Philadelphia Phillies shortstop Jean Segura drew near universal criticism when he failed to hustle a ball out to lead off the second game of the Phillies-Washington Nationals double-header Thursday. Segura blooped a ball into left-center field, but because he didn’t hustle out of the box, what could have been a double turned into a single. Manager Gabe Kapler’s decision not to pull Segura from Thursday’s game or leave him out of the lineup Friday – despite his admission that Segura’s effort on the play was “unacceptable” – turned the situation into a referendum on Kapler’s managerial tenure.
Some went as far as suggesting that the Phillies part ways with Kapler and insert a manager with an established track record, such as Joe Girardi. That – in season, at least – isn’t going to happen. But Girardi is currently an MLB insider for Radio.com and offered a very nuanced assessment of the situation.
“You hope that your veteran guys police it, but you know what? The real veteran leader is gone, he’s hurt – [Andrew] McCutchen. So I don’t know where you go for veteran leadership in this lineup. So then the manager has to step in,” Girardi said to Joe Giglio on SportsRadio 94 WIP Friday. “And I remember, we [the Yankees] used to have this issue with Robbie Cano a little bit. I said ‘Look, Robbie, I know you go to post every day and you play every day. But I just want you to see what it looks like.’ That’s the most important thing, because I don’t think players ever sit down and watch it. And I’m going to bet for Jean that it was out of frustration that he didn’t run, it’s not that he’s being lazy. But you have to see how that frustration looks and how it can cost your club sometimes. And once they understand it [you hope the situation resolves itself]. And if you have to sit them down, you sit them down.”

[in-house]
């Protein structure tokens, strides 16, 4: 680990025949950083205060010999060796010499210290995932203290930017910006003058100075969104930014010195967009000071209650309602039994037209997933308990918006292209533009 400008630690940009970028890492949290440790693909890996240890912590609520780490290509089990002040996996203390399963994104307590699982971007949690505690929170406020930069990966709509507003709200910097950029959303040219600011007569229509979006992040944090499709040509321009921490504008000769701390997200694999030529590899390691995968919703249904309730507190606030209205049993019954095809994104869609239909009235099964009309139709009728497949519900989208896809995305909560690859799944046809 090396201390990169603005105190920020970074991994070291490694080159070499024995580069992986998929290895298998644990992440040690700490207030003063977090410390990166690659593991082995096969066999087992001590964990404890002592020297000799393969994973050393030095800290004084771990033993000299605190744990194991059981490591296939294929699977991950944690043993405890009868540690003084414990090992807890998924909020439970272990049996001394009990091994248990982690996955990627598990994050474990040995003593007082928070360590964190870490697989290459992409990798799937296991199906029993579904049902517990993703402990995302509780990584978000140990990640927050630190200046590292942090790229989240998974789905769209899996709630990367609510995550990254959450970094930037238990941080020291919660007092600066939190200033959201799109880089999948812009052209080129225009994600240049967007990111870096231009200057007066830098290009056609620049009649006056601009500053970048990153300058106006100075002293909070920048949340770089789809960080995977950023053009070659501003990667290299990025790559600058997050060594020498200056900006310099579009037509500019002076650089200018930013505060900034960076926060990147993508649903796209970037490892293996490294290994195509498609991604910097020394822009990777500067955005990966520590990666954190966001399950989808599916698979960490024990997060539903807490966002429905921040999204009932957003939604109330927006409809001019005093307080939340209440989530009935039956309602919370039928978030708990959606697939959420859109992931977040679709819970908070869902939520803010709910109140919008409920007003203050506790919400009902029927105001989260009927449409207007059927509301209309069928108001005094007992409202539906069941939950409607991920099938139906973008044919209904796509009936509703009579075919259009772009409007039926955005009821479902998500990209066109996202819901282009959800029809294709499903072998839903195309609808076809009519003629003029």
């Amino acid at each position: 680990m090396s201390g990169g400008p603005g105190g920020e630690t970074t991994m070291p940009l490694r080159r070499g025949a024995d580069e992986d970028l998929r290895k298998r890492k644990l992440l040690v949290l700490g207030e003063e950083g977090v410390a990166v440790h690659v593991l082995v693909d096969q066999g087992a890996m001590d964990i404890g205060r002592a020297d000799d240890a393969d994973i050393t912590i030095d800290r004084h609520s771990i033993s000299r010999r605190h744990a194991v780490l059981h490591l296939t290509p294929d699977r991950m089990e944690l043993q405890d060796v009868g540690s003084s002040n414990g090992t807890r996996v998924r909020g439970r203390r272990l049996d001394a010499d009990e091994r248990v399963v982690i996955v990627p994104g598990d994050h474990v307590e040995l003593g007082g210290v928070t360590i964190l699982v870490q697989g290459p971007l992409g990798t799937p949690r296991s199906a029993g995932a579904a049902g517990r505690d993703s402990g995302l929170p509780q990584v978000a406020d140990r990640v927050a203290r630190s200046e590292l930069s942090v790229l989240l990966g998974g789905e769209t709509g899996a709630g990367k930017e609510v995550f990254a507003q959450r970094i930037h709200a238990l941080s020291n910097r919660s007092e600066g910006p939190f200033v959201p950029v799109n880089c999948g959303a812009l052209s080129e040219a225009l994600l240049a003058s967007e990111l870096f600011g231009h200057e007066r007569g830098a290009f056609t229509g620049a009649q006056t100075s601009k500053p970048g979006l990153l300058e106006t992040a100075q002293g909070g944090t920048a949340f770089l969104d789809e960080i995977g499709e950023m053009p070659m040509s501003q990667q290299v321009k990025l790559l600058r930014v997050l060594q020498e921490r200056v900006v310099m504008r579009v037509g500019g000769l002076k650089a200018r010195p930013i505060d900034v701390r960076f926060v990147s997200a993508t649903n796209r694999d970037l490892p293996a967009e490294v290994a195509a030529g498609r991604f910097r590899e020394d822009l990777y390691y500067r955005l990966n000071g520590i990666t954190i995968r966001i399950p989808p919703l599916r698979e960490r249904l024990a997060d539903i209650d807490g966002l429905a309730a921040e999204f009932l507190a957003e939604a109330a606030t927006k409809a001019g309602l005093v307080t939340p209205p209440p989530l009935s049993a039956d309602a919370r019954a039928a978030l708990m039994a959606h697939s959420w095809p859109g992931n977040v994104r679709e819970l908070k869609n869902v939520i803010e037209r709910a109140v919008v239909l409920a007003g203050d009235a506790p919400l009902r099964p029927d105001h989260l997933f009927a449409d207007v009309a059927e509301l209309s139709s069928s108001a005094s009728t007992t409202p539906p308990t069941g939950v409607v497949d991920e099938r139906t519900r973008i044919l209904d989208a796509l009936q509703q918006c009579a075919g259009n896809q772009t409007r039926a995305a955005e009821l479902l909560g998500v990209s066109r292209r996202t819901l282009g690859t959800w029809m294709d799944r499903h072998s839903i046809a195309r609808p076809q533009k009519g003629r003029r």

The counter argument from those who sided with Kapler – and probably Kapler himself – is that in the midst of a slump, it’s hard to make the case that benching one of the best offensive players on the team will help the team to break out of said slump. Girardi was sympathetic to this argument, especially given that the Phillies are without McCutchen and Odubel Herrera, while Maikel Franco has become a non-factor since a hot stretch to start the season.
“The problem when you sit them down is who do you have better to replace Jean Segura? We’ve seen how many divisions or Wild Card spots have been lost by one game – god, it would be a shame to lose it because he wasn’t playing.”
In the defense of Kapler, Segura did homer in Thursday night’s game, something he obviously wouldn’t have been able to do from the bench. At the same time, there’s a school of thought that suggests that even if it reduced the Phillies chances to win one night, a message needed to be sent to Segura. He gave a questionable effort running to first base after slipping in the batter’s box on the same play where McCutchen ultimately tore his ACL earlier this month. When he was with the Seattle Mariners last September, manager Scott Servais pulled him from a game for a less-than-ideal effort on the basepaths.
There’s also an optics component to this. In the two instances that Segura has shown questionable effort, Kapler has spoke to Segura behind closed doors. He hasn’t publicly excused the effort – or lack thereof – by Segura, but he also hasn’t come out and buried him. And Girardi believes that’s the right approach.
“I was not big on criticizing players in public. Players know when they screw up. My job is to put them in spots and to help them to grow as players and not to screw up,” Girardi said. “So I was not going to ridicule them in public, but I was going to get on them when I had to get on them. That’s the bottom line. And I would tell the media “Look, we talked about it.’ You can say things to let the media know that it’s being handled without actually ridiculing the player.”
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